I don’t have bad days anymore. Back when I was still recovering, of course, I had bad days. I would struggle with my ever-changing body shape, and constantly having to eat. But at the very beginning of my recovery, I remember thinking that I needed to prepare myself to feel like crap because I knew that I would at some points. It is all part of the process, but it’s so worth it. Whenever I was having a bad day, I would reach out to a friend, go on the recovery forum, talk to my counsellor about them. Sometimes even just sitting outside in the fresh air would help ground me.
Surround yourself with positivity and good people, and you can’t go wrong.
What is something about your life today that you never would have thought possible before?
I am working in my dream job as a meteorologist, which would never have happened if I wasn’t well enough to study. I am able to go out with friends and eat without even thinking twice about it. Just being able to live my life is absolutely liberating and I don’t even think about how my life used to be anymore. That’s not who I am today.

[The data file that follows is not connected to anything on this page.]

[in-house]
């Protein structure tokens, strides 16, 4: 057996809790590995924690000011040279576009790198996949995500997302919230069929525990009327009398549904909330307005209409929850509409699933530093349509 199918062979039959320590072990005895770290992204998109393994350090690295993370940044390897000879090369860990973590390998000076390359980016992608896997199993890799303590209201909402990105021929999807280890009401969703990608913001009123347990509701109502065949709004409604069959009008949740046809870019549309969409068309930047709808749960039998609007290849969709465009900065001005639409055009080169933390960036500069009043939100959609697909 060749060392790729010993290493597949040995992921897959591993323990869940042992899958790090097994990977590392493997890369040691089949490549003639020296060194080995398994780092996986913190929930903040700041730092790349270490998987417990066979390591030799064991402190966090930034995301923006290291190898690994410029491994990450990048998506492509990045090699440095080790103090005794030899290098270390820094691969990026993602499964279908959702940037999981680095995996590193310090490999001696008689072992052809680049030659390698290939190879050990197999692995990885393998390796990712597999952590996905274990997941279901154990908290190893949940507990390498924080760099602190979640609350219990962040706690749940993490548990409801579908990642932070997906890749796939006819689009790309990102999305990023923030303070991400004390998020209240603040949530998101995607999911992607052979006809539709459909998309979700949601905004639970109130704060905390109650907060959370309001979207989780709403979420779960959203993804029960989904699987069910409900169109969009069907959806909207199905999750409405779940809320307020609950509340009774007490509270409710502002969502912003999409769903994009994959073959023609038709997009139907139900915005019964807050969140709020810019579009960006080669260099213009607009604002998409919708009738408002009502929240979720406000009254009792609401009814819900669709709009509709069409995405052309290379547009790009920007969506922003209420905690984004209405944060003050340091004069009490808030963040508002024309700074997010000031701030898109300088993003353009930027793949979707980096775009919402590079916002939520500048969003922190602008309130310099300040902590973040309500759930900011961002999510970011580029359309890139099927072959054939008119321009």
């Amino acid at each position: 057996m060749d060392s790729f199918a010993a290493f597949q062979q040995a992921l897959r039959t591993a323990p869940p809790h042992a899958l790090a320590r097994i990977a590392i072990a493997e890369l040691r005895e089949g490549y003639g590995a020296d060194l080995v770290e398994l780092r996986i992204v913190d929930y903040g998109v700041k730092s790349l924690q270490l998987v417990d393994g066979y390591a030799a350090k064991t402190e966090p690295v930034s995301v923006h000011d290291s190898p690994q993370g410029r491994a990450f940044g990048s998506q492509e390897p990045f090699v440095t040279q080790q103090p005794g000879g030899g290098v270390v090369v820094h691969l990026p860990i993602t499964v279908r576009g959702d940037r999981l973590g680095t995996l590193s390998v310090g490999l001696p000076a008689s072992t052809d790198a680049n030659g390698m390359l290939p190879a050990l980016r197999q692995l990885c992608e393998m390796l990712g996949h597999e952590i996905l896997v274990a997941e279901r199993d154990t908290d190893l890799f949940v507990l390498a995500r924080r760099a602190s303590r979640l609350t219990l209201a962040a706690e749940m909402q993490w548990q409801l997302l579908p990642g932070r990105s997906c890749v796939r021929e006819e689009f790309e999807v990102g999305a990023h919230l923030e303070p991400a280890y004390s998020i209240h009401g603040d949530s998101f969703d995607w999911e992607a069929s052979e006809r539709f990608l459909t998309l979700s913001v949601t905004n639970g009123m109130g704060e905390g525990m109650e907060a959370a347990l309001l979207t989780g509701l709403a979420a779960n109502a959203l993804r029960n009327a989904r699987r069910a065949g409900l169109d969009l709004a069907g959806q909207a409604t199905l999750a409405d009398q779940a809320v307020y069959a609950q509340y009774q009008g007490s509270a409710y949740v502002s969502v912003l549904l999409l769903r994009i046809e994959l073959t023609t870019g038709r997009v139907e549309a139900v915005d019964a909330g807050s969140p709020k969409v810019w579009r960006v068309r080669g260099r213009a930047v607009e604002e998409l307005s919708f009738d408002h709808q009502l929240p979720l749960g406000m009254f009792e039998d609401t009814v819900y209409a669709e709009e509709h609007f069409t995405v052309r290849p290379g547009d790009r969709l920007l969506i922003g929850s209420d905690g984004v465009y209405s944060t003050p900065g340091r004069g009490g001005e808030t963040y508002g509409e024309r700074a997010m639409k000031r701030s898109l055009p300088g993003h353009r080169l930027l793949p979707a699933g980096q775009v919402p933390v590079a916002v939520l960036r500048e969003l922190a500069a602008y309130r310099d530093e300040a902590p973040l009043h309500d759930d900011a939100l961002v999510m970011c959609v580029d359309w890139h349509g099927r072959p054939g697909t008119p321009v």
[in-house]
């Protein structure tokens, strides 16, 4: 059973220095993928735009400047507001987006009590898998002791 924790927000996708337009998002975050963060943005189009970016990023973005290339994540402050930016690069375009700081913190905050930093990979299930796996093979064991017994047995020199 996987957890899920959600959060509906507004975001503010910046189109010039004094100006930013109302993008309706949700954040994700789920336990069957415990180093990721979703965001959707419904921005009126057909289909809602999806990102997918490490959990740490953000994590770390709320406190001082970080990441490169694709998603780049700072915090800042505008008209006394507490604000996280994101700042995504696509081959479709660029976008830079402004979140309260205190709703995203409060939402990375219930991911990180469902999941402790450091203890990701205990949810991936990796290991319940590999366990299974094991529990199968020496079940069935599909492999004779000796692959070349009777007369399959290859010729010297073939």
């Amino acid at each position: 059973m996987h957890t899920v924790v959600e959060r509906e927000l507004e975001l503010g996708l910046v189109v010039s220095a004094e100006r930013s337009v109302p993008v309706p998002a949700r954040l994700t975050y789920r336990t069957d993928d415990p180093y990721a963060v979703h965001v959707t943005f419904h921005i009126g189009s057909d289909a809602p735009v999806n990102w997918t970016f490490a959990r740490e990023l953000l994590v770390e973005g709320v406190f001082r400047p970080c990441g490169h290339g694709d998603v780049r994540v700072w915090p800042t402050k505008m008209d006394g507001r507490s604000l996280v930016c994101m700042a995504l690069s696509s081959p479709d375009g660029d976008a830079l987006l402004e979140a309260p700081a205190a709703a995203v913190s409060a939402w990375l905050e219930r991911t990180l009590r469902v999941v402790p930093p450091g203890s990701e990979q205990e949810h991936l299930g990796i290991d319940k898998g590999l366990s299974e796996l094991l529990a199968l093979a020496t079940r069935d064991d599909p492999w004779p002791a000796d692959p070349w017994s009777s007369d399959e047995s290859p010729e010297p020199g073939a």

What do you wish you’d known when you were first reaching out for support?
I wish I’d known that you didn’t have to be “sick enough” to ask for help. If I had reached out sooner, I wouldn’t have gotten as sick as I did and probably wouldn’t have the lasting effects that I have on my joints from over-exercising.
If you’re engaging in eating disordered behaviours, you are sick enough. No matter what your weight is.
If you could go back in time, what would you tell your former self?
If I could go back in time, I would tell myself that it WILL get better and to keep fighting.
I would also tell myself that full recovery IS possible. That is something I never believed before.
What would you like to share with those who can relate to your story and may feel that things won’t get better?
Like I said earlier, I honestly felt as though the only way out was death. I felt as though I couldn’t give up my behaviours otherwise my life would fall apart. But my life already had fallen apart.
Recovery is a process.
It is full of ups and, unfortunately, many big downs. You need to prepare yourself for those downs and come up with constructive ways to get through them, whether it be journaling, talking to friends, etc. Keep yourself busy.
Is there a specific quote or song that helped get you through difficult times?
“Recovery is scary, but so is staying exactly the same.”